I don’t really get sport, but J’adore Le Tour de France
Let me preface this by saying I am not a sports fan.
When it comes to the throwing, passing or kicking of a ball, I’m legs akimbo. There is nothing more unnatural-looking than me running, or doing any sort of coordinated activity. I’m also oblivious to sports played by other people. I couldn’t tell you which team ranks the highest on which ladder, or even what the ladder is.
But when it comes to the Tour De France, I am hooked. And here’s why:
The Tour de France is so much more than just a bike race. You wouldn’t think watching a pack of fairly unlikeable characters pedaling around the départments and arondissements of France would be all that interesting. But Le Tour is a lesson in history, geography and fine cuisine, with some rolling footage of guys pedaling up hills for good measure.
Thanks to Le Tour, I’ve become one of the most interesting smarty pants wankers at the dinner table. I know about obscure chateaux they won’t take you to on a bus tour of the Loire Valley. I know that sunflowers tilt their smiley yellow faces to chase the sun all day. I know it’s impolite to toast someone without sipping from your glass, and that you can only lower your glass after three people have sipped.
Which brings me to the food. Oh the food! Every Tour De France, French chef, Gabriel Gaté, is entrusted with the responsibility of travelling around the countryside, sampling traditional cuisine from around the provinces and broadcasting it to the masses. It’s a hard job but somebody’s got to do it.
Gaté‘s presentation and style ensures that even unadventurous Aussies are secret foodies by Tour’s end. Gaté is a one man Michelin Guide to food. Gaté makes you want to go to France and sample the dishes. He makes you want to know more about the food. Far from elitist, he brings the viewer into the experience. I’m actually salivating while I write this, just recounting his TV segments.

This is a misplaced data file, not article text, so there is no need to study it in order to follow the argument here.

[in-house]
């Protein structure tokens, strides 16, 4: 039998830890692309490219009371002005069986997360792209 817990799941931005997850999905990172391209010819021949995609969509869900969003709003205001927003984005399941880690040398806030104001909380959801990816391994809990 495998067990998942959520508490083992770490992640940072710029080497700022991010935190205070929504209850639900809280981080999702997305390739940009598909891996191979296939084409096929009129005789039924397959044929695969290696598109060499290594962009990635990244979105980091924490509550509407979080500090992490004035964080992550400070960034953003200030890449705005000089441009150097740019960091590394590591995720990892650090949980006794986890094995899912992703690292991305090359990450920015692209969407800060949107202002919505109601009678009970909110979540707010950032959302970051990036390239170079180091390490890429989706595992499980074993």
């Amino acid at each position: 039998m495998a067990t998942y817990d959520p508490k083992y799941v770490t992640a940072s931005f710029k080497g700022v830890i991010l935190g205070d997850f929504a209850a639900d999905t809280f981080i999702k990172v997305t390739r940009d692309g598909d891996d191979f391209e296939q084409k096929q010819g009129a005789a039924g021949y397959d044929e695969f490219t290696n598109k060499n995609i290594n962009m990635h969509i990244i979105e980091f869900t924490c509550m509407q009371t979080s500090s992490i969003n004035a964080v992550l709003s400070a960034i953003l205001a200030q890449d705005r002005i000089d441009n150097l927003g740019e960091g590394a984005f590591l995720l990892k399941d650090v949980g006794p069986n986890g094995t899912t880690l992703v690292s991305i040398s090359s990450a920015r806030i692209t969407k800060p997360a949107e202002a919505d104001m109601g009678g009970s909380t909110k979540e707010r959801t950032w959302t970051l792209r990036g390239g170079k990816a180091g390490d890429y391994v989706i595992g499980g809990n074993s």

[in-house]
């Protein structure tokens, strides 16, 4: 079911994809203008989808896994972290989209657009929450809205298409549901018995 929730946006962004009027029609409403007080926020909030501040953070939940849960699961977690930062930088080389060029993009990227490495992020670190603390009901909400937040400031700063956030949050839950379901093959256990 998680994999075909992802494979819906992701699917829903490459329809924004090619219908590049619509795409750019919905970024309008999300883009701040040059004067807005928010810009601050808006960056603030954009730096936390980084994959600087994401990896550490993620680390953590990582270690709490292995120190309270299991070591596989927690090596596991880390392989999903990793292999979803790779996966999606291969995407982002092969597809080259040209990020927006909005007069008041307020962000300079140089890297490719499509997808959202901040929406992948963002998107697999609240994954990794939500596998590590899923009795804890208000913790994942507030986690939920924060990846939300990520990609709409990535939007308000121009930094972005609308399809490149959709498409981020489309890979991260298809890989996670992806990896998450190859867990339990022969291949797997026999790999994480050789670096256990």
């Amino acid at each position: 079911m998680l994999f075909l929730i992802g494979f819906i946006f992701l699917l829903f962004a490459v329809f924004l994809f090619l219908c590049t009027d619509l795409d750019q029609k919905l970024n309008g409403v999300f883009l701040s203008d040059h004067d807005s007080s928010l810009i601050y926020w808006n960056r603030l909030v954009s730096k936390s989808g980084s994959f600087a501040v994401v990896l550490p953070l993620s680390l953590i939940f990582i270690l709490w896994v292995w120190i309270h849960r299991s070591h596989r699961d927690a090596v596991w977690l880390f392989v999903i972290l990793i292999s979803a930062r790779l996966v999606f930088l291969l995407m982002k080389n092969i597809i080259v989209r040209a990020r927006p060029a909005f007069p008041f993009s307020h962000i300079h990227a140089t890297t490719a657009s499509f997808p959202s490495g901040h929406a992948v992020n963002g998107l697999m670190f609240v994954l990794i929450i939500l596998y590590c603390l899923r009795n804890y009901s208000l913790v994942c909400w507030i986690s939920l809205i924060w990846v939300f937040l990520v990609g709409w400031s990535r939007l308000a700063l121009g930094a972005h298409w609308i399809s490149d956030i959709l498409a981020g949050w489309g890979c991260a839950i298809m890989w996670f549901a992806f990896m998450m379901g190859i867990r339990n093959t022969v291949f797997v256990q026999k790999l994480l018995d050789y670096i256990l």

That’s the thing about Le Tour. It’s all about presentation. And when it comes to presentation, nobody does it better than that commentary duo, Phil Liggett and Paul Sherwen.
I could listen to Phil and Paul talk cycling for hours – so soothing are their tones. But it’s not just those bedroom voices that do it for me. As a former cyclist and journalist, Sherwen has ridden with and covered most of the cyclists that have come through Le Tour in recent years, and he has their histories burned into his memory. With every controversy or spill, he is there, ready and armed with a history of rider tantrums or doping scandals.
The two of them can recount the cyclists’ every achievement back from their earliest days in cycling. No rider is free from their epic memory. They also know an awful lot about all the regions of France and their politics going back to the Middle Ages. They’ll recount Marie Antoinette’s travels across the country, and monarchical conflicts across time. By the end of the tour you’ll be the France wikipedia page.
The Tour De France commentary is different from most because it’s a three week race. You can’t narrate it the way you would a horse race or a rugby match. There can be times where there isn’t much action for hours on end. Occasionally someone will fall down, chuck a tantrum or gets accused of doping – and when that happens you’re in your element - but in between that, it’s just a bunch of guys cycling past yet another vineyard.
You’ve got to supplement that with something interesting that makes people want to keep watching.
And Liggett does it so well. So well, in fact, that I worry what will happen to the popularity of the Tour De France once he retires.
God forbid SBS ever have an All-Aussie commentators lineup. Matthew Keenan does a good job warming the chair for Sherwen and Liggett, but let’s leave it there.
I love the Tour De France. It‘s a perfect example of how sport should be done. It transcends mere athletic achievement. It makes you understand why it is important, and why it should be valued.
If it can attract a sucker like me to tune in until the early hours of the morning for three weeks of every year, that’s saying something.
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